The Language Confidence Pronunciation Assessment API allows you to generate a detailed pronunciation report for a recording of English speech. The API is powered by state of the art deep learning Artificial Intelligence models and allows you to build english learning or testing applications that are fully automated and scalable.
In order to use the Pronunciation API you will need to authorize your requests using you secret unique API key.
Your API keys are managed via the RapidAPI service and a default one should be created automatically when you first setup your account.
For more details on how to manage your API keys you can view the official RapidAPI docs here
To authorize your requests you then simply need to include your api key in the
x-rapidapi-key header of your request
Your API key is susceptible to being stolen and misused if you do not take precaution to store it securely. Here are some guidelines:
In order for your API key to work you will need to subscribe to a pricing plan in the Pricing tab here. We offer a free trial plan with limited requests for you to get up and running.
Once you are setup and integrated with the API you can subscribe to one of our paid plans. If one of the plans doesn’t fit your needs you can contact as at email@example.com
Our API currently accepts the following audio specifications:
Audio Formats supported
Sample rate: anything above 16Khz
Bit rate: anything above 16Bit
Number of audio channels: Mono or Stereo
Audio Length: 50 seconds max BUT we recommend keeping the audio under 20s for optimal accuracy.
Our API will accept any of the formats documented above for ease of use, but for optimal performance and latency we strongly recommend that you send us you audio in the following format:
Sample Rate: 16Khz
Number of audio channels: MONO
Audio Length: For best accuracy and latency we recommend that you assess sentences individually and keep the recordings < 20 seconds.
In order to send us your audio for assessment you will need to encode your recording as a base64 string, this is a way to encode the binary data of your audio and send it in a HTTP request.
Most programming languages have a built in base64 encoding/decoding library. For testing purposes you can use this online converter: https://base64.guru/converter/encode/audio.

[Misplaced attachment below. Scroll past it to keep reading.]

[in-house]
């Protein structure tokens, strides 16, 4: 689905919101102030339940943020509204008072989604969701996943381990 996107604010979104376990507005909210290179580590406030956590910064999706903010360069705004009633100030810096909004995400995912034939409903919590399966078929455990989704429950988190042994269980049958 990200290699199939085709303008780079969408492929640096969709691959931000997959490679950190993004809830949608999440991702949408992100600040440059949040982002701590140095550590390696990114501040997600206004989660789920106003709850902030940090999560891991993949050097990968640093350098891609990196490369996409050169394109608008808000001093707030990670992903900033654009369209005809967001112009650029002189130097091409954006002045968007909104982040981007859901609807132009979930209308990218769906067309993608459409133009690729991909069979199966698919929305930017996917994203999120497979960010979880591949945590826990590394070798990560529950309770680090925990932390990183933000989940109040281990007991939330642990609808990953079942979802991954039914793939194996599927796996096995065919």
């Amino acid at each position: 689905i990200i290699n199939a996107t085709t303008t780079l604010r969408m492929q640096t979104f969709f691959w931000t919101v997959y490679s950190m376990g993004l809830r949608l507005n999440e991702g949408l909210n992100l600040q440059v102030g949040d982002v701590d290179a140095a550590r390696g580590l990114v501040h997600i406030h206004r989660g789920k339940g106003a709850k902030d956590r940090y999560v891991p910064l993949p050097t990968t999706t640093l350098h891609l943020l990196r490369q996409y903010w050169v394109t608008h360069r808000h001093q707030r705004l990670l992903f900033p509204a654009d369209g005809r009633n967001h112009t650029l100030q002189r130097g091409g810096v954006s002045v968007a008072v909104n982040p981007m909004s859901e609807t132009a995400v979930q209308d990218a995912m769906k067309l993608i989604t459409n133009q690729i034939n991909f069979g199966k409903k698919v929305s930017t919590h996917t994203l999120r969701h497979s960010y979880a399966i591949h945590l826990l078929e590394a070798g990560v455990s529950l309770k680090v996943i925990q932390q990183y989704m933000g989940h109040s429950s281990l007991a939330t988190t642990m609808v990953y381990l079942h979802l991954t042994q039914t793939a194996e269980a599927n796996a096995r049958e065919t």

Bash also has a built in base64 CLI executable.
If you are building a web based application you will need a solution to record the users audio through their browser.
Here are some libraries we recommend to get you started:
The Pronunciation API outputs a JSON object containing the AI’s pronunciation report for the given recording. We will go over each item in the report
score: Overall pronunciation score for the audio content.
accent_predictions: Contains a prediction accent score for American (US), British (UK), and Australian (AU) accents. The percent score represents what accent you sound like the most. This is useful if the user is trying to target a specific accent with his pronunciation.
score_predictions: Contains predictions for common official English tests, currently
pte_general. This represents an estimate of what your pronunciation would score on those standardized tests.
words: Contains the list of words in the expected content, each word object contains.
word.label: The label for the given word. e.g: apple.
word.score: Pronunciation score at the word level.
word.syllables: Contains the list of syllables in the word, each syllable object contains:
syllable.label: Contains the CMU label for the syllable.
syllable.label_ipa: Contains the IPA label for the syllable.
syllable.score: Pronunciation score at the syllable level.
syllable.phones: Contains the list of phonemes in the syllable.
word.phones: Contains the list of phonemes in the word, each phone object contains:
phone.label: The CMU label for the phoneme, you can see the full list of CMU phonemes here
phone.label_ipa: The IPA label for the phoneme, you can see more details on the IPA phone set here
phone.score: Numeric pronunciation score out of 100 for the phoneme. You can interpret this as a percentage of correctness for the phoneme. A score above 90% represents a very accurate phoneme pronunciation.
phone.confidence: Represents a percentage of how confident the AI is in it’s prediction. Because of the nature of language the model might be more or less confident in different situations as certain phones are harder to differentiate in different contexts.
phone.error: Represents a binary pass/fail for the phoneme, if true this means that the phone should be considered as erroneous if false the phoneme should e considered as pronounced properly. We recommend using this binary option when scoring your phonemes, a pass/fail often makes more sense to end users expecting feedback on phone level pronunciation.
phone.sounds_like: Contains a list of the top 3 phonemes the AI model estimates it heard. Each entry contains the phone label and the confidence the model has that phoneme was pronounced. If the phoneme scores as a pass the expected phoneme will usually be at the top of the list, however if the user made a phone substitution error the substituted phone is likely to be at the top of the list. This is a good opportunity to give useful feedback to your end users. e.g: You were expected to pronounce
AA but you sounded more like